“The most important environmental issue is one that is rarely mentioned, a lack of a conservation ethic in our culture.” (Senator Gaylord Nelson, Founder of “Earth Day”)
“Conservation is now a dead word……you can’t conserve what you haven’t got.” Marjorie Stoneman Douglas (1969 founder of Friends of the Everglades”)
” We’re one of the most highly regulated industries and we have to pay attention to what government is doing.” (Paul Ehrlich, American Biologist and environmentalist at Stanford University.)
Recently, I asked a seasoned freelance-writer and friend to be a quest blogger and to share his thoughts about the pollution of the Indian River Lagoon. He wants to be known as “Shawvinist”. These are his thoughts entirely.
Runoffs from storm water, wastewater, industrial waste, fertilizer and septic tanks have thrown the Indian River Lagoon into turmoil. Acres of valuable sea grass, vital to sea life, have been lost. The pollution affecting the lagoon has resulted in a dramatic rise in manatee and dolphin deaths from mysterious and unexplained illnesses.
Interference with the natural order of the waterways has led to vast algae blooms that block light to necessary sea grass, which normally brings life to the diverse ecosystem. Experts and researchers have discovered that some 60 percent of sea grasses have vanished from the once prosperous lagoon in recent years. The disappearance has not only caused unprecedented loss of plant life, but may also be responsible for the marine life deaths that baffle scientists. Manatees die from eating toxic macro algae, leaving local residents, tourists and researchers shocked when they come across another dying sea animal. More than 60 dolphins and 120 manatees have died in just one year because of the toxic and polluted waterways. The beautiful creatures of the Treasure Coast have been forced to eat poisonous plant food.
It could cost billions of dollars to repair and restore the precious waters of the lagoon. Although environmentally conscious people are more than willing to utilize taxation to put an end to the lagoon’s miseries, industries and mismanaged government agencies also need to be reined in to stop the ecological damage. It could take years to return the lagoon to its paradise of fishing, shellfish harvesting, and water activities enjoyed by residents and tourists, who still embrace the 156 miles of water between Volusia and Palm Beach counties.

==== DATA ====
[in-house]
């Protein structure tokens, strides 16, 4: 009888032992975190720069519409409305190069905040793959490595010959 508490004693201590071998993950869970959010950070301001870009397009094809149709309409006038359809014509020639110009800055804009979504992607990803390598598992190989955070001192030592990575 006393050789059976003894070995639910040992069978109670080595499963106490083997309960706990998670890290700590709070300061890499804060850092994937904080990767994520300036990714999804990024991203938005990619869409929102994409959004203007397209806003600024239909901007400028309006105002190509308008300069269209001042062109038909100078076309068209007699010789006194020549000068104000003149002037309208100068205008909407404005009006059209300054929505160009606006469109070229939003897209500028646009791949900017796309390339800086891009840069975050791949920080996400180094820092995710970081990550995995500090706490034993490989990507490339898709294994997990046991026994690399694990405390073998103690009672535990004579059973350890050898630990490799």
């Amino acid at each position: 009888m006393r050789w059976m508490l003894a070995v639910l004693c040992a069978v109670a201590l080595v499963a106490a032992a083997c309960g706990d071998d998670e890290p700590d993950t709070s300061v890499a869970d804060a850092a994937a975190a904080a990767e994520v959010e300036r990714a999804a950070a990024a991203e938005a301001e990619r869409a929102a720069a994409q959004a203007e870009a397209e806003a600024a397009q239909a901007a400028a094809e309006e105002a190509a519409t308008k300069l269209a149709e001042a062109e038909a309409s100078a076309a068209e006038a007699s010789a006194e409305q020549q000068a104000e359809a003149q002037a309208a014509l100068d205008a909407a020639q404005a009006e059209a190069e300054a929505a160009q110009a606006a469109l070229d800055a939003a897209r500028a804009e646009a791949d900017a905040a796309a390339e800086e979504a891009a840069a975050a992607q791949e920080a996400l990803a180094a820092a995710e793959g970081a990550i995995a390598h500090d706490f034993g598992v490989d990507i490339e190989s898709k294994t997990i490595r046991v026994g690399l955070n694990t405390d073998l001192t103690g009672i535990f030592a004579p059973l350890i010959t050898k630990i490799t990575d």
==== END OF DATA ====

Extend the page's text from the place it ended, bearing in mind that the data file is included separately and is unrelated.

Those who have depended on the lagoon for their livelihood over the decades have suddenly seen the lagoon system cheapened and destroyed by carelessness. It has had a harrowing effect on the $3.7 billion commercial and recreational fishing industries. Water releases from Lake Okeechobee continue to carry pollutants, brown water and devastation to the lagoon, wiping out fish, shellfish, sea grass beds and thousands of species of plants and wildlife. The negative effects on pH, salinity and oxygen levels even threaten the health of people.
Rapid changes in currents and sediments produce the murky waters from the high levels of nitrogen and phosphorus, pollutants that significantly impact the lagoon because of the water releases from Lake Okeechobee. The Army Corps of Engineers claims the releasing of polluted water from the lake is necessary to avoid breakage of the lake’s levees. However, the unnatural drainage of Lake Okeechobee into the Indian River Lagoon has disrupted the natural flow to the Everglades, taking plant and marine life from the lagoon with it. The lagoon is also plagued by hundreds of thousands of septic tanks while the careless actions of industries have poured unnatural components into our waterways.
The task of improving the Indian River Lagoon to its once great status may seem impossible, but thoughtful people from around Florida are now standing up, demanding that businesses, organizations and elected officials do everything they can to take responsibility for the care of this natural wonder. All parties need to meet specific requirements and take accountability for their actions. The people of Florida are making sure polluters face the consequences for the pollution and unnecessary deaths that haunt marine and plant life in the lagoon.